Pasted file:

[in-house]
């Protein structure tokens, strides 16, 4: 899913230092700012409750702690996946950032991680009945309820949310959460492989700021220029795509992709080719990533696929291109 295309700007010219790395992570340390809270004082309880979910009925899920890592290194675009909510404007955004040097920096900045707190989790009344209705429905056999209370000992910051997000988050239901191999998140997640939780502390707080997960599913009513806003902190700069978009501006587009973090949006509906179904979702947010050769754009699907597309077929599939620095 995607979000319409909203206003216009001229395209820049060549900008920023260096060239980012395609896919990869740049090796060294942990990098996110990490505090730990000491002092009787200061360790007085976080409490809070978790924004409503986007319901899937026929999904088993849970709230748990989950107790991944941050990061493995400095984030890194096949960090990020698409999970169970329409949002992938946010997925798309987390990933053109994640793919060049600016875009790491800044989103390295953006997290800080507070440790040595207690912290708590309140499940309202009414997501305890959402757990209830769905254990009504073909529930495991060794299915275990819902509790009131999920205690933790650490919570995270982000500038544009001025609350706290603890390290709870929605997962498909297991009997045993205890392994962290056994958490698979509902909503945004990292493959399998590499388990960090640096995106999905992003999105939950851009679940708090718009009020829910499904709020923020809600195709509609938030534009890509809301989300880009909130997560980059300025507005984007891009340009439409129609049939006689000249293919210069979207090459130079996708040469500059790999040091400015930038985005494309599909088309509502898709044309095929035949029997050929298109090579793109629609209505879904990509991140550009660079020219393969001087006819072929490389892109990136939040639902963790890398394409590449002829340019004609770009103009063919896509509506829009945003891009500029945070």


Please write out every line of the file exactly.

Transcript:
[in-house]
């Protein structure tokens, strides 16, 4: 899913230092700012409750702690996946950032991680009945309820949310959460492989700021220029795509992709080719990533696929291109 295309700007010219790395992570340390809270004082309880979910009925899920890592290194675009909510404007955004040097920096900045707190989790009344209705429905056999209370000992910051997000988050239901191999998140997640939780502390707080997960599913009513806003902190700069978009501006587009973090949006509906179904979702947010050769754009699907597309077929599939620095 995607979000319409909203206003216009001229395209820049060549900008920023260096060239980012395609896919990869740049090796060294942990990098996110990490505090730990000491002092009787200061360790007085976080409490809070978790924004409503986007319901899937026929999904088993849970709230748990989950107790991944941050990061493995400095984030890194096949960090990020698409999970169970329409949002992938946010997925798309987390990933053109994640793919060049600016875009790491800044989103390295953006997290800080507070440790040595207690912290708590309140499940309202009414997501305890959402757990209830769905254990009504073909529930495991060794299915275990819902509790009131999920205690933790650490919570995270982000500038544009001025609350706290603890390290709870929605997962498909297991009997045993205890392994962290056994958490698979509902909503945004990292493959399998590499388990960090640096995106999905992003999105939950851009679940708090718009009020829910499904709020923020809600195709509609938030534009890509809301989300880009909130997560980059300025507005984007891009340009439409129609049939006689000249293919210069979207090459130079996708040469500059790999040091400015930038985005494309599909088309509502898709044309095929035949029997050929298109090579793109629609209505879904990509991140550009660079020219393969001087006819072929490389892109990136939040639902963790890398394409590449002829340019004609770009103009063919896509509506829009945003891009500029945070």